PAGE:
“Once a month, the refinery workers of the Tropical Oil Company descend upon Tora, a city in the Colombian forest. They journey down from the mountains searching for earthly bliss and hoping to encounter Sayonara, the legendary Indian prostitute who rules their squalid paradise like a queen. Beautiful, exotic, and mysterious, Sayonara, the undisputed barrio angel, captivates whoever crosses her path. Then, one day, she violates the unwritten rules of her profession and falls in love with a man she can never have. Sayonara’s unrequited passion has tragic consequences not only for her, but for all those whose lives ultimately depend on the Tropical Oil Company. A slyly humorous yet poignant love story, The Dark Bride lovingly recreates the lusty, heartrending world of Colombian prostitutes and the men of the oil fields who are entranced by them. Full of wit and intelligence, tragedy and compassion, The Dark Bride is luminous and unforgettable.”

gould's book of fish hunter a little folly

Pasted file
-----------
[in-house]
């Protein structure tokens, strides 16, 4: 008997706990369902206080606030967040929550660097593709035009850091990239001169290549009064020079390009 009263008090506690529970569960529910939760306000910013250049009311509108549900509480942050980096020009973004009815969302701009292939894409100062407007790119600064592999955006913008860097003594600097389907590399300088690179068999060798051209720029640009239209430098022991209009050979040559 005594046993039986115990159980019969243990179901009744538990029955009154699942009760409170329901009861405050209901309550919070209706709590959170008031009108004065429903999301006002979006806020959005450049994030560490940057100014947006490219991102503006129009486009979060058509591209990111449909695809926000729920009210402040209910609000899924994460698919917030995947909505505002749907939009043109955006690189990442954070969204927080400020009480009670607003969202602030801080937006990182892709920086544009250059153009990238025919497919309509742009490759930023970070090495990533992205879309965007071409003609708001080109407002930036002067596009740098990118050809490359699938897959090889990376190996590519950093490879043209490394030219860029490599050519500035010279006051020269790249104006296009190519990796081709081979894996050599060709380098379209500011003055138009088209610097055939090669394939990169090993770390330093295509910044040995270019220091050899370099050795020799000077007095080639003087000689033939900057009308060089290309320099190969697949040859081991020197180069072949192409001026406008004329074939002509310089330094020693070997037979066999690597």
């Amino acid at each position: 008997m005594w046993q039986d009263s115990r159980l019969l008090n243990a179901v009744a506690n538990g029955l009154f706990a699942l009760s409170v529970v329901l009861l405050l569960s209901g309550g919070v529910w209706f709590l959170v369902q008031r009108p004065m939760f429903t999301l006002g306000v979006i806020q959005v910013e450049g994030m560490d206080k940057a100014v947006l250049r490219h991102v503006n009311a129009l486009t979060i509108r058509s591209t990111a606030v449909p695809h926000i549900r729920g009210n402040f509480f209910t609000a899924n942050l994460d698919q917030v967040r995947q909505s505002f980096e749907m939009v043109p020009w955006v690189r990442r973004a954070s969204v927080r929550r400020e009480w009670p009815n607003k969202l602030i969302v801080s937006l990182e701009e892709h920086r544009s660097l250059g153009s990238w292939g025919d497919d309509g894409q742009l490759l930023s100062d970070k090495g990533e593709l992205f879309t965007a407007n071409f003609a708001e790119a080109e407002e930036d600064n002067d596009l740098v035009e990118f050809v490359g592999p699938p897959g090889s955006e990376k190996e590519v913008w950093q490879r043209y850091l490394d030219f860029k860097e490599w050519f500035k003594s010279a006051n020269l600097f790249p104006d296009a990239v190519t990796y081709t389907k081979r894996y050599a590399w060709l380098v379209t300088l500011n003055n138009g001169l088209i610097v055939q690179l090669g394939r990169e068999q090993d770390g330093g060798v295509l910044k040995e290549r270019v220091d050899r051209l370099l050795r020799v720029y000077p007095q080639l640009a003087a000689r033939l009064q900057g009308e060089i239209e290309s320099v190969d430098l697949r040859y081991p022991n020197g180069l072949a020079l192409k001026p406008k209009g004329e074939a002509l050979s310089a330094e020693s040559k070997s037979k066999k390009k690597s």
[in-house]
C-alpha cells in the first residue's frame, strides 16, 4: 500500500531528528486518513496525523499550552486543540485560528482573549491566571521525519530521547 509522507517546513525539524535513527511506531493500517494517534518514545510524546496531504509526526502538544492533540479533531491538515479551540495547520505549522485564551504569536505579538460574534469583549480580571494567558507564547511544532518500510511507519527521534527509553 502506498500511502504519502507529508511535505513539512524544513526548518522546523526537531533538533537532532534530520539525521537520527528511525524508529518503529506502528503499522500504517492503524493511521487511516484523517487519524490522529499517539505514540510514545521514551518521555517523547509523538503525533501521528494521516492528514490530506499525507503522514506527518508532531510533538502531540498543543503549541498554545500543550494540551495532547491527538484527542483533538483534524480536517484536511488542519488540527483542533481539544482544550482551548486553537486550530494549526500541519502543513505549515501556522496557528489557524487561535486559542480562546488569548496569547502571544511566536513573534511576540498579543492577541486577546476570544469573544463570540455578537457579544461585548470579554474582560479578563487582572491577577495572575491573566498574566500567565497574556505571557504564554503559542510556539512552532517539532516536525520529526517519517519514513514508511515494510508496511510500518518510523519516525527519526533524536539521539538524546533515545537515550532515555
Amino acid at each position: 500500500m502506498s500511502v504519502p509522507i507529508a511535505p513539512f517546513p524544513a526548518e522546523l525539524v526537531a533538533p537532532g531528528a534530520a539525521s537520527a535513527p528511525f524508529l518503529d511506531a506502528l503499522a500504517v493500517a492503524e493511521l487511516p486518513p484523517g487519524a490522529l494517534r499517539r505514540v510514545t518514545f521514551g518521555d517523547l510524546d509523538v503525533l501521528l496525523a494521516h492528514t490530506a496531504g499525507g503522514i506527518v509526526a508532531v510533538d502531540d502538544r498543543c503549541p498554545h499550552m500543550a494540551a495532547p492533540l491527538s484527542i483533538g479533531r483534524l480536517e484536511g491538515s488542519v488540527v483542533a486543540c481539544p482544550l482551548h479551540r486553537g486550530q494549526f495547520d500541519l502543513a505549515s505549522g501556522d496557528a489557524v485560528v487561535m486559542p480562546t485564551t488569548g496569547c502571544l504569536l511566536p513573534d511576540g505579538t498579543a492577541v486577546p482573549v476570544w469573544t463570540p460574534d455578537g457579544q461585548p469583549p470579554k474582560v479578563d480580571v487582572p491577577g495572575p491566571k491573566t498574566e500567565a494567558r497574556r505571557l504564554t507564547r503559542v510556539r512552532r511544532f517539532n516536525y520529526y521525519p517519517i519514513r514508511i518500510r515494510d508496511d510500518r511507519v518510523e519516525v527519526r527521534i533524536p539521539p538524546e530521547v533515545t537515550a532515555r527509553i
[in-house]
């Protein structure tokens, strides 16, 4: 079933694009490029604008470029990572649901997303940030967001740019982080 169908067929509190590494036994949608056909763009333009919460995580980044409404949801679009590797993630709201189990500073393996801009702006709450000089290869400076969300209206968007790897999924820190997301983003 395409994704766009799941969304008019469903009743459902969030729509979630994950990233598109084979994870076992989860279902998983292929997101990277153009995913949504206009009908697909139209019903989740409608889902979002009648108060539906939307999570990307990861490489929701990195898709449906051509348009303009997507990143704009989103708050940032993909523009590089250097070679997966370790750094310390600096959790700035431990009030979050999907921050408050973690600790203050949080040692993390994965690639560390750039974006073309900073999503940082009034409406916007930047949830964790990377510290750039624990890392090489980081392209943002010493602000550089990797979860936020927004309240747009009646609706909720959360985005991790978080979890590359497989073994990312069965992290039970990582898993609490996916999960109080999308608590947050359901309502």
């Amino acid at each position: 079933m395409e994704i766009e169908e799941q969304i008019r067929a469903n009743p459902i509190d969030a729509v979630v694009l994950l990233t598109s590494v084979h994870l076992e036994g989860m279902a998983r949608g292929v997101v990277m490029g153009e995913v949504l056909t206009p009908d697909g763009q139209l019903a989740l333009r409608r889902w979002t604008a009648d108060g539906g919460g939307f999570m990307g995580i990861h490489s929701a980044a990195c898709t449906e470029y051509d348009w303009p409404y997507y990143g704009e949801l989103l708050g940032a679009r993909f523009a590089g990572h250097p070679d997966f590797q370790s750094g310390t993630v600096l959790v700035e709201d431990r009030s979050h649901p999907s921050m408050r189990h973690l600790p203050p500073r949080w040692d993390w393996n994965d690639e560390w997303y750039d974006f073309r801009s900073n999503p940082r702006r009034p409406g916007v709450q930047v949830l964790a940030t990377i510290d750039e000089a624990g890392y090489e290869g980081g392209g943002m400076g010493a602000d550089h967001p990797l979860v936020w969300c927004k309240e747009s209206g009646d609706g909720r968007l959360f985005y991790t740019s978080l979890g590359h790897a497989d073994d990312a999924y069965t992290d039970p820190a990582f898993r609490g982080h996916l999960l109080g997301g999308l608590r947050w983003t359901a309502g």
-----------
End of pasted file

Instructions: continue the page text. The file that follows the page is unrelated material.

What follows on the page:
Gould’s Book of Fish by Richard Flanagan – Historical Fiction.

I actually already have a copy of this book, a hardback I picked up in Canada with brown text and a long shape. I’ve never really liked it, though, whereas I loved this cover and the feel of a nice paperback. (The link here goes to a North American edition, sorry; The Book Depository doesn’t have the Vintage available.) “Once upon a time that was called 1828, before all fishes in the sea and all living things on the land were destroyed, there was a man named William Buelow Gould, a white convict who fell in love with a black woman and discovered too late that to love is not safe. Silly Billy Gould, invader of Australia, liar, murderer & forger, condemned to the most feared penal colony in the British Empire and there ordered to paint a book of fish. Once upon a time, there were miracles…”

The Hunter by Julia Leigh – Fiction.